Dimensional accuracy of additively manufactured graded lattice structures based on X-ray microcomputed tomography
Osman, M.; Bernier, F.; Wanjara, P.; Gholipour, J.; Pelletier, R.; Molavi-Zarandi, M.; Brochu, M. (2023). Dimensional accuracy of additively manufactured graded lattice structures based on X-ray microcomputed tomography. Euspen, September 2023, www.euspen.eu.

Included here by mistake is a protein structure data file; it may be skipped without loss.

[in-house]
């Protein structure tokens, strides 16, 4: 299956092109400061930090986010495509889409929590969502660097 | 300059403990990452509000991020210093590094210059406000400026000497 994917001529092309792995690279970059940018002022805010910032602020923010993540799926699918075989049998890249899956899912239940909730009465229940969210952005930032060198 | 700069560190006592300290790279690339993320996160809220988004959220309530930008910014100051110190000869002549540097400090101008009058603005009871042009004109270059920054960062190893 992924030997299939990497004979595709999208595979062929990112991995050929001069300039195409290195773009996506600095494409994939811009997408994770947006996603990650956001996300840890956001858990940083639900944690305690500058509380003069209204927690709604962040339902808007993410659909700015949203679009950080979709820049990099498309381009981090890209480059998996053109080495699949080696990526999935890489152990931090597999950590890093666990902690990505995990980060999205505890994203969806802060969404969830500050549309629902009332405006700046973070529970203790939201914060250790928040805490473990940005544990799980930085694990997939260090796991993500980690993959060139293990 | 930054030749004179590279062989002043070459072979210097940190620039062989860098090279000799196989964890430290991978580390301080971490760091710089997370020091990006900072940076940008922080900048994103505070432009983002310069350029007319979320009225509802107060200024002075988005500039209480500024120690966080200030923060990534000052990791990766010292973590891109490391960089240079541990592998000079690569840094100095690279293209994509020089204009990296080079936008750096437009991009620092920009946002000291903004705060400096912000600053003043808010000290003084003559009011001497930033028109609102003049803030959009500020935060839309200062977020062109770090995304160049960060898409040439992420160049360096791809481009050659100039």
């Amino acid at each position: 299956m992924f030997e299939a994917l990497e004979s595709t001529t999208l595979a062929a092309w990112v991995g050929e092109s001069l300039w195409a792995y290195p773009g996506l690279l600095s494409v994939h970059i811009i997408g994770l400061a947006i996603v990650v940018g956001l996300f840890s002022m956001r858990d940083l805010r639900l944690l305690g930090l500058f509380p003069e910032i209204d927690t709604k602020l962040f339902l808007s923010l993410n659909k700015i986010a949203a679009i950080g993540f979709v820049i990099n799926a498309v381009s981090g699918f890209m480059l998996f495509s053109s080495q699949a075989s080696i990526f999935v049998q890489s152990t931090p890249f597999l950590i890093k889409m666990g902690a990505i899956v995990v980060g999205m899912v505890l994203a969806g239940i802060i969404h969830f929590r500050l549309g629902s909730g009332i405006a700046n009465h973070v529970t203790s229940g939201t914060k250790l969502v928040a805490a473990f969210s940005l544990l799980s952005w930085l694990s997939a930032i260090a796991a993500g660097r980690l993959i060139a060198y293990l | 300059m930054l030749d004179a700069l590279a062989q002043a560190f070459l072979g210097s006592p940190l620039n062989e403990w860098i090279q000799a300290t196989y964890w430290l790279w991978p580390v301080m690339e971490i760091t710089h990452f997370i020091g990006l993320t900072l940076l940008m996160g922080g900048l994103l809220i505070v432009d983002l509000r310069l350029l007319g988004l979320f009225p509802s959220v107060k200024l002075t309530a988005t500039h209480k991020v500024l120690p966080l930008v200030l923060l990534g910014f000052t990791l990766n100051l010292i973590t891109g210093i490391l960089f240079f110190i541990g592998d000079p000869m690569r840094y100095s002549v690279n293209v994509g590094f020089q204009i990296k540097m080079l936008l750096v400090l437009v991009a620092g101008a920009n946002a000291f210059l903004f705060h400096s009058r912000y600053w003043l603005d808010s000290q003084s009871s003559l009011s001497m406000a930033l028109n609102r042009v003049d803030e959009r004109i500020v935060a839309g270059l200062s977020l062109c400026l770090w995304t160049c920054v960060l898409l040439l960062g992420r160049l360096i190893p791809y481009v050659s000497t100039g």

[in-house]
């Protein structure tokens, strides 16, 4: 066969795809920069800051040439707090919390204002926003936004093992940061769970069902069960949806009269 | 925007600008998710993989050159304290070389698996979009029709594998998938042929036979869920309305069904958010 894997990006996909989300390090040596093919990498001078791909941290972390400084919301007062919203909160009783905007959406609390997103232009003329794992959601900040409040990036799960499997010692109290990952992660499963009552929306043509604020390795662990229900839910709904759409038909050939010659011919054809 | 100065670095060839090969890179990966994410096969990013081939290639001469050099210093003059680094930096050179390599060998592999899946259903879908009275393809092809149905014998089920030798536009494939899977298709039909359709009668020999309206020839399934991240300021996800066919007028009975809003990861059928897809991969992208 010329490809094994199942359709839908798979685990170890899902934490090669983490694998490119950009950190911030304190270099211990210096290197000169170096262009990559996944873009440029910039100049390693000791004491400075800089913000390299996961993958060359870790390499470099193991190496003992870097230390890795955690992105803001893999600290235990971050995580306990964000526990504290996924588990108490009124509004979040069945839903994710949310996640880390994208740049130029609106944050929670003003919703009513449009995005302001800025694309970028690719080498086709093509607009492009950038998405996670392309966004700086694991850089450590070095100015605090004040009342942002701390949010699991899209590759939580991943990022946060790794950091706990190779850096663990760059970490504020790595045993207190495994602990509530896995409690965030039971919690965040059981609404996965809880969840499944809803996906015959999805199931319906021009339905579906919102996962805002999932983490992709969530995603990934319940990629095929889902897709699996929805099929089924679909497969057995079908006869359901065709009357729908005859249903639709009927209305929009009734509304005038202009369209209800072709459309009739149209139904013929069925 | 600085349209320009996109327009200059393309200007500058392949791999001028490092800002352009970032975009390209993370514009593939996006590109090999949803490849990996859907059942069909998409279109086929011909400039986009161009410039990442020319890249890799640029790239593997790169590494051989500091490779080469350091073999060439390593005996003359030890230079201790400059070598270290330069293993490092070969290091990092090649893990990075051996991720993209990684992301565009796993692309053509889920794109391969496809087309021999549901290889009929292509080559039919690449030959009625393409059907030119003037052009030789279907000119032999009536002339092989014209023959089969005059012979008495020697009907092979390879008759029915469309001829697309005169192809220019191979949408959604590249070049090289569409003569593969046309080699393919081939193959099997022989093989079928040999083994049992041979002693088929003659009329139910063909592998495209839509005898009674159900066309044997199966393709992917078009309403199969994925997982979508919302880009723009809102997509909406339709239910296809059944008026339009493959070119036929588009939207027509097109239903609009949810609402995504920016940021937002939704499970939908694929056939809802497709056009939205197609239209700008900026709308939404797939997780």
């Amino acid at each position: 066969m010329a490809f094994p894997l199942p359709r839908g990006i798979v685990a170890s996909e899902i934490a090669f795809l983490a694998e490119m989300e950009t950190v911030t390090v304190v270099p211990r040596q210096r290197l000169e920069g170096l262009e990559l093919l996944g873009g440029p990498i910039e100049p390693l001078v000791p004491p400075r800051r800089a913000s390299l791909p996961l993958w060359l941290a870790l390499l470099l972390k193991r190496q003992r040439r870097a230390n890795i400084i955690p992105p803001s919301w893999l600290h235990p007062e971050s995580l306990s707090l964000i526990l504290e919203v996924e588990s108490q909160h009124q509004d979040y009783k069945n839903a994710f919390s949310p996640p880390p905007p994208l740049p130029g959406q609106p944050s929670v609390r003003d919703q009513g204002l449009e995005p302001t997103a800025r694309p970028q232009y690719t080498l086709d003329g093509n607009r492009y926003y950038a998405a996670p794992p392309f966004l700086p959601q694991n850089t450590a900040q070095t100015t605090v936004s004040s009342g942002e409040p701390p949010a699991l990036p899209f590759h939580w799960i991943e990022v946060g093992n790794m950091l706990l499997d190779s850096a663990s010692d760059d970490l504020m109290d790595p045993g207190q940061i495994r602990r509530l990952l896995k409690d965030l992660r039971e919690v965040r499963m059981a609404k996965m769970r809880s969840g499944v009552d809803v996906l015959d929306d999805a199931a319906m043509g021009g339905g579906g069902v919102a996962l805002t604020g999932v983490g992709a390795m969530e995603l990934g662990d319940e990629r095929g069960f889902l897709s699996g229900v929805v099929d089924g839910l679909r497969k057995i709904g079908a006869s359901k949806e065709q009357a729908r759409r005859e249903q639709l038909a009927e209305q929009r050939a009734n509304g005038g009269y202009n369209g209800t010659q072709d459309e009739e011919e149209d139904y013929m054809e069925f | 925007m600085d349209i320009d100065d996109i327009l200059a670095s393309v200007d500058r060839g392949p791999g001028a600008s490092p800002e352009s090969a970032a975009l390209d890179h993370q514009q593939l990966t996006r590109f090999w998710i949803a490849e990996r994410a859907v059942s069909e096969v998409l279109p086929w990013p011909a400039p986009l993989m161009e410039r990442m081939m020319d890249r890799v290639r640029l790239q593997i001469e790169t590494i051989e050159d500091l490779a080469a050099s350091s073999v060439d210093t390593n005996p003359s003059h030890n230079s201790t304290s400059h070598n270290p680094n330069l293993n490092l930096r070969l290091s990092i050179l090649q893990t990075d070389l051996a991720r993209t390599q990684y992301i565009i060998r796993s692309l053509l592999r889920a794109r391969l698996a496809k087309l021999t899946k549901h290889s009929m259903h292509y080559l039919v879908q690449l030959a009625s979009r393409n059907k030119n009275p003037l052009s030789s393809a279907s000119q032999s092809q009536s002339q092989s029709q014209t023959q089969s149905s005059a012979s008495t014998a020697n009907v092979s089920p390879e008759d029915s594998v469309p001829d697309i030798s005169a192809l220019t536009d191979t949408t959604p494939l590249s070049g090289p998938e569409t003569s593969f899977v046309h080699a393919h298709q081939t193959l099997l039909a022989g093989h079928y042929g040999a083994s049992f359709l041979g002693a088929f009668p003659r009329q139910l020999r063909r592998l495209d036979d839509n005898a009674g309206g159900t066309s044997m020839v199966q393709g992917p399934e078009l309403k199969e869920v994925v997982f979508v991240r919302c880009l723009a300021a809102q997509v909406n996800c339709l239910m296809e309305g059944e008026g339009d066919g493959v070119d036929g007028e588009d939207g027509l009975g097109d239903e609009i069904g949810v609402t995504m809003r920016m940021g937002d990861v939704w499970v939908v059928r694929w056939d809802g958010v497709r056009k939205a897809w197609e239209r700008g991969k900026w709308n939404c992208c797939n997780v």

Recent developments in laser powder bed fusion (LPBF) additive manufacturing (AM) have enabled the fabrication of intricate, supportless, three-dimensional (3D) truss lattice structures (TLS). These geometries feature a lightweight design, high specific strength and large surface area-to-volume ratio, which makes them ideal candidates for thermal dissipation applications. However, the dimensional accuracy of TLS produced by LPBF AM decreases with complexity and the lowering of their dimensions from macro to micro-levels due to the relationship between the melt pool size, rastering and the geometry to be printed. The present study employs X-ray microcomputed tomography (µCT) to evaluate the dimensional accuracy of three different topologies of graded truss lattice structures (GTLS) produced by LPBF using stainless steel 316L powder. The unit cells of the three topologies studied for the GTLS resemble the cubic crystal system as face-centered cubic (FCC), face-centered cubic with struts in the Z-direction (FCCZ), and primitive cubic (Cubic). These lattice topologies were designed with a constant unit cell of 3 mm and varying relative densities from 0.4 to 0.8. The struts of each GTLS have been categorized with respect to their orientation with the build platform into 0°, 45° and 90° strut groups and the dimensions of each were assessed by µCT segmentation and image analysis methods. A correlation for the dimensions between each designed and fabricated strut was determined for the different strut orientations over the diameter range studied. The resulting correlations can be further applied for error compensation of the GTLS produced by LPBF AM to improve their dimensional accuracy at the micro level.